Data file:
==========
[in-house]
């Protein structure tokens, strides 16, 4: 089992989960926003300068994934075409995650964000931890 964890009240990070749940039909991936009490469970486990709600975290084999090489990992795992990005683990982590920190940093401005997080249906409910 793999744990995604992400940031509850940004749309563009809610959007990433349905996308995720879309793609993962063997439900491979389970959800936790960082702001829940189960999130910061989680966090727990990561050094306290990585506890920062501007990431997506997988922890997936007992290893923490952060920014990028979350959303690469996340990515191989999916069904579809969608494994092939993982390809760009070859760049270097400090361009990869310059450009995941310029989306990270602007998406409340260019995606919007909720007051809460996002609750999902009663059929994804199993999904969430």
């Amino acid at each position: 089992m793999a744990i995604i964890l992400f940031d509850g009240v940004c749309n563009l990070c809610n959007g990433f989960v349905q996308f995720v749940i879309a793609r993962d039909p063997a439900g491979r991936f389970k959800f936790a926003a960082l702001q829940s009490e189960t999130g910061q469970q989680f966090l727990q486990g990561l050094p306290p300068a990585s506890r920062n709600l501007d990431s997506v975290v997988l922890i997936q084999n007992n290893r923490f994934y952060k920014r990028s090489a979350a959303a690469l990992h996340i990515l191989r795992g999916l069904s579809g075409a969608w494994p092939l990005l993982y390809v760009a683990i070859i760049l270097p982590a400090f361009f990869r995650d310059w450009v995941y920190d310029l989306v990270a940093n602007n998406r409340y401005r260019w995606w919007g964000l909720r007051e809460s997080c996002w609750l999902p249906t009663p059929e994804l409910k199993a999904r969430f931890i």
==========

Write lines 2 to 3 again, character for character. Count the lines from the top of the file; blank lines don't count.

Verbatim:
């Protein structure tokens, strides 16, 4: 089992989960926003300068994934075409995650964000931890 964890009240990070749940039909991936009490469970486990709600975290084999090489990992795992990005683990982590920190940093401005997080249906409910 793999744990995604992400940031509850940004749309563009809610959007990433349905996308995720879309793609993962063997439900491979389970959800936790960082702001829940189960999130910061989680966090727990990561050094306290990585506890920062501007990431997506997988922890997936007992290893923490952060920014990028979350959303690469996340990515191989999916069904579809969608494994092939993982390809760009070859760049270097400090361009990869310059450009995941310029989306990270602007998406409340260019995606919007909720007051809460996002609750999902009663059929994804199993999904969430």
């Amino acid at each position: 089992m793999a744990i995604i964890l992400f940031d509850g009240v940004c749309n563009l990070c809610n959007g990433f989960v349905q996308f995720v749940i879309a793609r993962d039909p063997a439900g491979r991936f389970k959800f936790a926003a960082l702001q829940s009490e189960t999130g910061q469970q989680f966090l727990q486990g990561l050094p306290p300068a990585s506890r920062n709600l501007d990431s997506v975290v997988l922890i997936q084999n007992n290893r923490f994934y952060k920014r990028s090489a979350a959303a690469l990992h996340i990515l191989r795992g999916l069904s579809g075409a969608w494994p092939l990005l993982y390809v760009a683990i070859i760049l270097p982590a400090f361009f990869r995650d310059w450009v995941y920190d310029l989306v990270a940093n602007n998406r409340y401005r260019w995606w919007g964000l909720r007051e809460s997080c996002w609750l999902p249906t009663p059929e994804l409910k199993a999904r969430f931890i």